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of the Messiah, and with the reality. But against this argument Mark has already very justly objected : “ Ad sacerdotium cogitandum non ducit heic corona, sed persona et munus Josuæ.” We cannot perceive, why that should be made the subject of an additional type, which Joshua, as has been said, chap. 3, already typified himself. Besides, we find no trace of two crowns, certainly not in the duality of the metals, which might just as well be applied to: one as to more. Lastly, the question still arises, whether the name crown, 779., can be given to the head-dress of the high priest, which, to say the least, it receives nowhere else. The choice, therefore, can be only between two views, either that but one, or that several crowns were made. The latter cannot indeed be sustained by the plural ningy. For this is sufficiently explained by the supposition of one consisting of several small crowns or diadems. It occurs entirely in this sense, Job 31: 36, “I will bind it around me as crowns," where only one complex crown can be spoken of, as also Apoc. 19: 12; (και επί την κεφαλήν αυτού διαδήματα πολλά), where not several separate diadems, but one composed of many, is attributed to Christ, as the mark of his regal dignity. The idea of one crown is favored partly by the unsuitableness and insipidity of a plurality, partly by its being placed on the head of one, Joshua, and partly by the connexion of the sing. of the verb in with the plur. niray, v. 14; which, however, of itself would not be decisive, (comp. Ewald, p. 639.) – Thus far the prophecy by matters of fact expressed by the symbolic action. Let us now inquire, how far this could be intelligible to Joshua and his enlightened contemporaries, even without the following verbal prophecy. The putting on of the crown manifestly signified the conferring of the royal dignity. Hereby, therefore, the thought was forbidden, that the prophecy by matters of fact could refer to his person as such. Never could the kingdom be taken from the house of David without a violation of the promises which God had made to him. Joshua, therefore, could not doubt that the crown was placed upon him only as the type of another.
Who this was, he had the less reason to doubt, since he had just before, chap. 3, been greeted as a type of the Messiah, since, according to Ezek. 21 : 31, &c., the diadem and crown should be taken from the royal stock, until they should be conferred upon the Messiah, and as David, Ps. 110, had already predicted, that the priesthood of the Messiah should be like that of Melchisedech, that he should unite in himself the dignity of high priest and king. All possible uncertainty, however, was done away by the following verbal prophecy. This was designed to explain the foregoing symbolic action in two respects; first, what was intended by the placing of the crown upon the head of Joshua, and, secondly, why the material of this crown was taken from the deputies and representatives of brethren, who were dwelling in distant lands. V. 12, 13, relate to the former, v. 14, 15, to the latter.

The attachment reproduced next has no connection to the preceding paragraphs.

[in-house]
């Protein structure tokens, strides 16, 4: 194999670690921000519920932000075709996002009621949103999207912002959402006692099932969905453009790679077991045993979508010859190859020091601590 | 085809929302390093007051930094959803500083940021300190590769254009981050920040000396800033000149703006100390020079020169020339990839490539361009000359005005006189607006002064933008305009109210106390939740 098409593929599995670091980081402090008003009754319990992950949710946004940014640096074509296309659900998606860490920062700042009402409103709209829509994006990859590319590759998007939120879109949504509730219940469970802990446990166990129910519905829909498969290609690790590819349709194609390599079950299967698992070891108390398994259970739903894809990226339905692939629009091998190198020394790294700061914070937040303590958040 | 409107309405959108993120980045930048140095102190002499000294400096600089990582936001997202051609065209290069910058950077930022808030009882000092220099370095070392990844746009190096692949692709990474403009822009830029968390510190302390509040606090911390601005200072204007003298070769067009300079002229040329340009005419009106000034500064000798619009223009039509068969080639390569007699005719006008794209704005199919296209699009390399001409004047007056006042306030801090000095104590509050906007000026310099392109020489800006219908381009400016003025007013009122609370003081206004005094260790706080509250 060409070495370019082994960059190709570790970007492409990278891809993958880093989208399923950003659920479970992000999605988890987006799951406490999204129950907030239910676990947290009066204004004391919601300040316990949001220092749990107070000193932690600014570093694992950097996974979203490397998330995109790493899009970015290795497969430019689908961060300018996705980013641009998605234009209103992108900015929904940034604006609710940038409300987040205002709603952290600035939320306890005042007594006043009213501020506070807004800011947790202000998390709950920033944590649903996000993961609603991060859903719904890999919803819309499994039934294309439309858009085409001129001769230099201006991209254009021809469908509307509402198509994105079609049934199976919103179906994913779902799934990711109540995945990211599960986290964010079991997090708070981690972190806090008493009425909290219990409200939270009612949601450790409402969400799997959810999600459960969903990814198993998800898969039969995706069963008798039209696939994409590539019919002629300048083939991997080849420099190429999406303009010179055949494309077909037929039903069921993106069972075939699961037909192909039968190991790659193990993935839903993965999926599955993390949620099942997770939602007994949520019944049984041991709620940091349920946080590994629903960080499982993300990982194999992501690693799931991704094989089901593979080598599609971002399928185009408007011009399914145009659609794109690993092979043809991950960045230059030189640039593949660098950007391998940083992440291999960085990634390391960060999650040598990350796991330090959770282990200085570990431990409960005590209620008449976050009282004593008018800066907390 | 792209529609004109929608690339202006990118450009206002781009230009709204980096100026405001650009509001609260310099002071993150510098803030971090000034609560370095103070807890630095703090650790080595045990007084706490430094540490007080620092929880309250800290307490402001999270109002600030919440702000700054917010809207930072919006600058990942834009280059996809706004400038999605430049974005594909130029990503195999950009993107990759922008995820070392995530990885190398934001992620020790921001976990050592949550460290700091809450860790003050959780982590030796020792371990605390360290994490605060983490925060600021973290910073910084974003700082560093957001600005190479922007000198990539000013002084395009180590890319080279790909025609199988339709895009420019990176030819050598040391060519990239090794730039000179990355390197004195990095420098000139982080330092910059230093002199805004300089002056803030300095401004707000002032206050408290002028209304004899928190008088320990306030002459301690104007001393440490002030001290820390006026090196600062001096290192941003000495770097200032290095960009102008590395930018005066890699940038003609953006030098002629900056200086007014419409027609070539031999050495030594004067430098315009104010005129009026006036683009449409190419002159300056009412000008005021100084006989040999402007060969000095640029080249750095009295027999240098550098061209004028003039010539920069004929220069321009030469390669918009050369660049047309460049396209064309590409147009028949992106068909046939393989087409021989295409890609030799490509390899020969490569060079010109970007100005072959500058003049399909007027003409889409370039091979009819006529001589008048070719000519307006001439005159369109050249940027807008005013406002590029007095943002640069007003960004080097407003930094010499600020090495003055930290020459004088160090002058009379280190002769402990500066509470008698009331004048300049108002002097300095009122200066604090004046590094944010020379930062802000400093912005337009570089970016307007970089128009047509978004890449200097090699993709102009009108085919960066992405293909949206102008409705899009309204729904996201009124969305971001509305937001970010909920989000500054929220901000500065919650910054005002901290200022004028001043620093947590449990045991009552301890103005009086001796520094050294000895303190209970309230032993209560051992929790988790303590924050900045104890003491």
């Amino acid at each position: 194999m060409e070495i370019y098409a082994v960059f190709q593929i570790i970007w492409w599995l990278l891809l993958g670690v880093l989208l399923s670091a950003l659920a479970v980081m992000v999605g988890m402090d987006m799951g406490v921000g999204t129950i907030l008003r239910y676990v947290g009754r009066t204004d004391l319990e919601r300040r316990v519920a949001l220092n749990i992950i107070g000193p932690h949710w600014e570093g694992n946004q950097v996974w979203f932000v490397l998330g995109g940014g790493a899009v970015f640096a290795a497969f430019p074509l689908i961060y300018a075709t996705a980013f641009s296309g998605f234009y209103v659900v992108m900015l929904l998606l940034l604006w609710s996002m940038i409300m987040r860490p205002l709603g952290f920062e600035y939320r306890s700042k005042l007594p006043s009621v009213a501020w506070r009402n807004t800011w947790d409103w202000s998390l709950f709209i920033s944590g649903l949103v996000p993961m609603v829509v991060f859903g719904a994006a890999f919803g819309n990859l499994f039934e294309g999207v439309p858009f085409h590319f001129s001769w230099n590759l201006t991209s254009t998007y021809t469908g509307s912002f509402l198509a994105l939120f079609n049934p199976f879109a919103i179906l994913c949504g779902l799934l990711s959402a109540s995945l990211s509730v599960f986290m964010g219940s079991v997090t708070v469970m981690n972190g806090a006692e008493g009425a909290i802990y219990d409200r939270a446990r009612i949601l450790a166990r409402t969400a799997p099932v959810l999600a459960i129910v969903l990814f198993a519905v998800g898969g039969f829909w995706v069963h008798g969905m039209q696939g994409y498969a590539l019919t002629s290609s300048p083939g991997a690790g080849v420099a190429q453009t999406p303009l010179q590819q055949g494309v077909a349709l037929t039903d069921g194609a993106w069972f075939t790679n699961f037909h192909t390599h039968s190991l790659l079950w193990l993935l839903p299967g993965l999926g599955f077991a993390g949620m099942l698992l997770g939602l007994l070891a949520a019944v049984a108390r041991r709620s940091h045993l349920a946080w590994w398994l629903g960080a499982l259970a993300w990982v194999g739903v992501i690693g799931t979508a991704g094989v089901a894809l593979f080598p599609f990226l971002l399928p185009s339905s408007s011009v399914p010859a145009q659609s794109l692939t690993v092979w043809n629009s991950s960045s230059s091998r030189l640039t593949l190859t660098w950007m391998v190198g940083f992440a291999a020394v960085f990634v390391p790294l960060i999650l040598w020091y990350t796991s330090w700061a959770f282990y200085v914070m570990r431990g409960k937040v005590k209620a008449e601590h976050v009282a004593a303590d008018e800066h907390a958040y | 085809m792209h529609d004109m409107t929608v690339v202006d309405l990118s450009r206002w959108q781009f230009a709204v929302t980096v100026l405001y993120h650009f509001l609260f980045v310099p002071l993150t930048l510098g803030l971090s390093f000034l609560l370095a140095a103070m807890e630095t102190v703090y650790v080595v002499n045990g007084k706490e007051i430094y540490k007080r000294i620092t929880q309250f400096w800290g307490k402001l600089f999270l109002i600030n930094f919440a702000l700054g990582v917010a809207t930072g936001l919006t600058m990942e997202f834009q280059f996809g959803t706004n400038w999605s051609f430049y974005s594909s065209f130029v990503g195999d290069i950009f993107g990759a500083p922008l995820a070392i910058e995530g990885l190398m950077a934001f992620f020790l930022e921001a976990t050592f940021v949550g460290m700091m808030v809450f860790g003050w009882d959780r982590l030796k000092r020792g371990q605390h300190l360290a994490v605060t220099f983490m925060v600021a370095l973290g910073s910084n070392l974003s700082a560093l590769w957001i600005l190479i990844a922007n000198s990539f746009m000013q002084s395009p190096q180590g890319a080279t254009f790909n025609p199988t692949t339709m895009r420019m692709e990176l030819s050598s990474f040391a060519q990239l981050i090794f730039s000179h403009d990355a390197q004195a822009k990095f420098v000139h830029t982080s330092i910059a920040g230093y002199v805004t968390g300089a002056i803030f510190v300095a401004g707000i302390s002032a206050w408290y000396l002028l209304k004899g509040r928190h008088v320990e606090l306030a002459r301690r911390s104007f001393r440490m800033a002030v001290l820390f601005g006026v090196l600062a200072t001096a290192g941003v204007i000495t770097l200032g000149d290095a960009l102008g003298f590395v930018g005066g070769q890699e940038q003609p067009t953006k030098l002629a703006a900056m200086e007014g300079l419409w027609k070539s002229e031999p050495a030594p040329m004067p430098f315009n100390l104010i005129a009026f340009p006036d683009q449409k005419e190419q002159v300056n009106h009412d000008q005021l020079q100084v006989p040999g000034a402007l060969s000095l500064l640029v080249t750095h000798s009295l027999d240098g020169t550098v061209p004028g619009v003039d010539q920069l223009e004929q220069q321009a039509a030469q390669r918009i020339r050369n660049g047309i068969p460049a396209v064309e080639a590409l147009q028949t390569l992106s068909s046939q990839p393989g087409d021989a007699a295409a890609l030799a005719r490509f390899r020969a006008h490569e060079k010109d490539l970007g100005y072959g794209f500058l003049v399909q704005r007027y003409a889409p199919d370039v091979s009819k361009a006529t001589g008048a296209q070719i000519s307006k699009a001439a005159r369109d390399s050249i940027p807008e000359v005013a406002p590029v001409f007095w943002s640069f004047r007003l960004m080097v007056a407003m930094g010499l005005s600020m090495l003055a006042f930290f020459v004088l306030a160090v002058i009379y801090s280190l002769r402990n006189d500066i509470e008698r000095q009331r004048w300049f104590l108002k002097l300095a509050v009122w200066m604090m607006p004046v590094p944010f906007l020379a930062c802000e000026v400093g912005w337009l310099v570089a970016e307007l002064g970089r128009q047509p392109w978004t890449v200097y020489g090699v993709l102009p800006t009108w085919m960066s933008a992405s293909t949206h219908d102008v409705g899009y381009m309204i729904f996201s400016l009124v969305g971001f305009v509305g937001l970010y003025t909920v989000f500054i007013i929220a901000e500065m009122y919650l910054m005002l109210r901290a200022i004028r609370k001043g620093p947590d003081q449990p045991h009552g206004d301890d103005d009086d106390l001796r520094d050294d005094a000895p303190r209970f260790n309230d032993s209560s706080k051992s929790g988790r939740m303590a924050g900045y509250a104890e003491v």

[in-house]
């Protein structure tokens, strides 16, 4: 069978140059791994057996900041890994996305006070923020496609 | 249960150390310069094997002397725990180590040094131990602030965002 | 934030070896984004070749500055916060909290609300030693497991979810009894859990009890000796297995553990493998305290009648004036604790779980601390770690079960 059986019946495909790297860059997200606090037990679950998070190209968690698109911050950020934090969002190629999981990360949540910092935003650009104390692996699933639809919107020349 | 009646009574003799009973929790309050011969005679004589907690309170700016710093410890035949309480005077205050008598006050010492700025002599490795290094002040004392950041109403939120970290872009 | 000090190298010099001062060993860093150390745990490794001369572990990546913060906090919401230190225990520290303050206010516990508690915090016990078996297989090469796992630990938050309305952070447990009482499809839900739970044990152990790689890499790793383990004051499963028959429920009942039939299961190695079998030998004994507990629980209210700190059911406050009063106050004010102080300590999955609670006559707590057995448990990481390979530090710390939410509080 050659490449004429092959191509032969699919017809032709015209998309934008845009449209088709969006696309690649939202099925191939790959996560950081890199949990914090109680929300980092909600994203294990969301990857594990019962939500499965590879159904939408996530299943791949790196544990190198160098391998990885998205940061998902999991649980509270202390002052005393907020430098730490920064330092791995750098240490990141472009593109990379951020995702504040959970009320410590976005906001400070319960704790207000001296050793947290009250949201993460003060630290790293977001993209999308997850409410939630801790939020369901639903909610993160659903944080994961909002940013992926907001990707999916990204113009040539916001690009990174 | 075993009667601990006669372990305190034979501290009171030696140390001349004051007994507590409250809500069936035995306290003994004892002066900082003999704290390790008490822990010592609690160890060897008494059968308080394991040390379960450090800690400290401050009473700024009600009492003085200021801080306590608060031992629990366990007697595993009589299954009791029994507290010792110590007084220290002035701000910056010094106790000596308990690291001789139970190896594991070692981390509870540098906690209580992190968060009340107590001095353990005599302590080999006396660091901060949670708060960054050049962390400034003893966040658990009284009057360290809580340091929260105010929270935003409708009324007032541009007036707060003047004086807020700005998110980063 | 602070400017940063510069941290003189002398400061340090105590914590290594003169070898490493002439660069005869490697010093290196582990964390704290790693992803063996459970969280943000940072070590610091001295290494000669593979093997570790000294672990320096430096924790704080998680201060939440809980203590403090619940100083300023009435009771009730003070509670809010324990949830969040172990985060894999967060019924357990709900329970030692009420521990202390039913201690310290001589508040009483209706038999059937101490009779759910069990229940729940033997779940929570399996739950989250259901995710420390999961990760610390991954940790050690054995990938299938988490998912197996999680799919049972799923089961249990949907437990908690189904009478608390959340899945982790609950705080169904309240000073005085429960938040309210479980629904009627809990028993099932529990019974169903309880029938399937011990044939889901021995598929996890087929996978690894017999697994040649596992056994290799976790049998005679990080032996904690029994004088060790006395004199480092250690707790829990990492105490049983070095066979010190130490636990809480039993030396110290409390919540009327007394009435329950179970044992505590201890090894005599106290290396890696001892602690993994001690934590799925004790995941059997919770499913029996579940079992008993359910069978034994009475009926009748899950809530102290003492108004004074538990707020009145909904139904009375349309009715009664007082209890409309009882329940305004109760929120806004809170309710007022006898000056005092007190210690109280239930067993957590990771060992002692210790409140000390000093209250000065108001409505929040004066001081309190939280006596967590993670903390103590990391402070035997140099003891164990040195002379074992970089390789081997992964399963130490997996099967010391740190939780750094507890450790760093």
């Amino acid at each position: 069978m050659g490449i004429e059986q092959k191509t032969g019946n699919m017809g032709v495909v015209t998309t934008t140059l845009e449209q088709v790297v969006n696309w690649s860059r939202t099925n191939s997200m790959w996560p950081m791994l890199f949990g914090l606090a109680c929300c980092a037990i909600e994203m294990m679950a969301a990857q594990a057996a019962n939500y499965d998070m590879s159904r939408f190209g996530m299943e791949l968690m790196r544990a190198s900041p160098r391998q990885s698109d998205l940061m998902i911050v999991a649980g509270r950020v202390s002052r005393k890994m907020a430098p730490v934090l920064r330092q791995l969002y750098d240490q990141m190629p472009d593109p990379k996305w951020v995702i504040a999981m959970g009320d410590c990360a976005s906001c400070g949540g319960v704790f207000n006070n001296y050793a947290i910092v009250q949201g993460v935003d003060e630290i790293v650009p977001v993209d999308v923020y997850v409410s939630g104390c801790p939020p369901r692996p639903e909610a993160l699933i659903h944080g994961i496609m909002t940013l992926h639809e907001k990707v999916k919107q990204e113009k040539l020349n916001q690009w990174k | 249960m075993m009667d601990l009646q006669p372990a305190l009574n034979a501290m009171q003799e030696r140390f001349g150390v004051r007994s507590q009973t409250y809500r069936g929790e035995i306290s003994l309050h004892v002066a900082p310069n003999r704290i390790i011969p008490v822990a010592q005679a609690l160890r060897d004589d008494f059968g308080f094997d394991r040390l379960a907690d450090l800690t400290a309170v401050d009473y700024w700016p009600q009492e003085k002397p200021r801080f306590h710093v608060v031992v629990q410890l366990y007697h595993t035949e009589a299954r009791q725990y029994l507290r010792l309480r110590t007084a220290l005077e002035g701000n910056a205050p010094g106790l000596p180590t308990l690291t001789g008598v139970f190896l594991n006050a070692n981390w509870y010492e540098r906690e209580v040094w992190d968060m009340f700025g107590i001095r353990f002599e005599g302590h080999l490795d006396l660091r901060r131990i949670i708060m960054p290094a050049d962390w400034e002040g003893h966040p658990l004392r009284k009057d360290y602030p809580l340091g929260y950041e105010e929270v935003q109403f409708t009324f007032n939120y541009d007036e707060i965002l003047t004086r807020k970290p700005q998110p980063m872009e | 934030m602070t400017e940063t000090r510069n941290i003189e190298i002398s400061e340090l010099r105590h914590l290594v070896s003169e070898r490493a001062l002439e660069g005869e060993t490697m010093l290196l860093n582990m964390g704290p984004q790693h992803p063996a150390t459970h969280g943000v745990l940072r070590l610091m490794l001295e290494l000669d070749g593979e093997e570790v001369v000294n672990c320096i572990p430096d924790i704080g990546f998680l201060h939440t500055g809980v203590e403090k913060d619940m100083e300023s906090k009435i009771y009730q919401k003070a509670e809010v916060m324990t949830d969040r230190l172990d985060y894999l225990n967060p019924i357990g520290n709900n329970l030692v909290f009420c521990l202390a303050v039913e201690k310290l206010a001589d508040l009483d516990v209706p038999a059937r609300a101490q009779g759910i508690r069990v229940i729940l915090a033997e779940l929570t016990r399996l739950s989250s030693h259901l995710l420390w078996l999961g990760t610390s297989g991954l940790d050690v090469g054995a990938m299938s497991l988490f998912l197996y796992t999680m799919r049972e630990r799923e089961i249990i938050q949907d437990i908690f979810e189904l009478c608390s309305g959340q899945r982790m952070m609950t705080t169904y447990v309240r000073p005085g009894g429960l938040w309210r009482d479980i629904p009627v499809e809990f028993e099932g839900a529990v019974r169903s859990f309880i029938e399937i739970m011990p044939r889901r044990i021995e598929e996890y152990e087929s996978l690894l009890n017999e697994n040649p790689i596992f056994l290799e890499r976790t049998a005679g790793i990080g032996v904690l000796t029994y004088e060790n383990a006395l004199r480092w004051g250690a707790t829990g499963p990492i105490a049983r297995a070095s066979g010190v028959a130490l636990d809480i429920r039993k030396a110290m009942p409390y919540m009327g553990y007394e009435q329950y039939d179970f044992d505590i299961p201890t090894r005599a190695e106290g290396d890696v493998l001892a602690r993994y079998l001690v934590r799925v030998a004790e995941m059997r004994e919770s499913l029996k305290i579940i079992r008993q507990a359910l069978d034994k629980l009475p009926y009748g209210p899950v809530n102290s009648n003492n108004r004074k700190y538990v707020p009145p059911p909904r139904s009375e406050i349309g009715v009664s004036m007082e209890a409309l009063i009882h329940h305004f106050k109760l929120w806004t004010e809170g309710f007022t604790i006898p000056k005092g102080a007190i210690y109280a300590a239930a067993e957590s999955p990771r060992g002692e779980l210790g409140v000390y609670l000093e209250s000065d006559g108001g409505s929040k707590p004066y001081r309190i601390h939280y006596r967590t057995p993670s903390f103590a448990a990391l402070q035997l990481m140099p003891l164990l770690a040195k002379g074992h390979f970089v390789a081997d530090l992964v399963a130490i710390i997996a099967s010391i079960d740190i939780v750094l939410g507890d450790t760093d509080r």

V. 12. “ And say to him, thus saith the Lord: see there a man whose name is Branch; out of his ground shall he spring forth, and build the temple of the Lord.” The prophecy is here placed after the synonymous symbolic action, as if independent of it. The particle 17:07 points to the Messiah as present, and admonishes Joshua, who represents him in name and office, to direct towards him his spiritual cye. The manner in which the appellation npr is here employed, as a sort of proper name of the Messiah, yet, as the context shows, with a close regard to its appellative import, points back to the earlier prophecies, especially those of Jeremiah, (comp. on chap. 3,) in which the Messiah had been represented as a sprout of David to be raised up by the Lord. The phrase nay? ima? is to be translated, desubter se germinabit. It contains the explanation of not. The great subject of promise will justly bear the name branch or sprout. For he will not descend from above in full glory, but, like a plant slowly springing up from the ground beneath, raise himself by degrees from his original obscurity. According to this explanation, nnar stands opposed to byen, just as e. g. Exod. 20:4; “ Thou shalt make to thyself no likeness of that which is in heaven above, Son, and of that which is on the earth beneath, anno," and Amos. 2:9. Correctly, Drusius : “ Germen vocatur, quia ex se repente succrescet, et ex radice sua in similitudinem germinis pullulabit.” The explanation of others is to be rejected, who give to the verb noi? another subject than the Mesiah, as Luther : 66 Under him it will grow ;
Calovius : “ Sub eo et ejus regno germinabunt et florebunt omnia ;” Burk : “Germen est ipse, et sub illo opus quoque universum pulchre germinabit ;" Jerome :“ Et subter eum orietur multitudo credentium,” Cyril, &c. It is an unsuitable image, that under the sprout, therefore, out of its roots, all, or the multitude of believers, shall grow. This growth does not appear till the shoot becomes a great tree, under which "Ezekiel in the parallel prophecy, chap. 17: 22 – 24, makes all the fowls of heaven dwell; the sụbstitution of another subject than the noun as it has already been ,מקומו as simply synonymous with מתחתיו
immediately preceding is unnatural ; the parallel passage of Jeremiah, which the prophet had just had before his eyes, chap. 33: 15, “ Behold I make a righteous sprout spring forth to David,” shows, that as the Messiah is there he whom the Lord causes to spring up, so is he here the sprout itself. Another explanation, “He will sprout up out of his own place” (Alting : "e loco suo, tum quod ad gentem, cu domo Davidis, Jude, Abrahami, quibus facta sunt promissiones, tum quod ad patriam ;” Tarnov, Reuss, &c.,) takes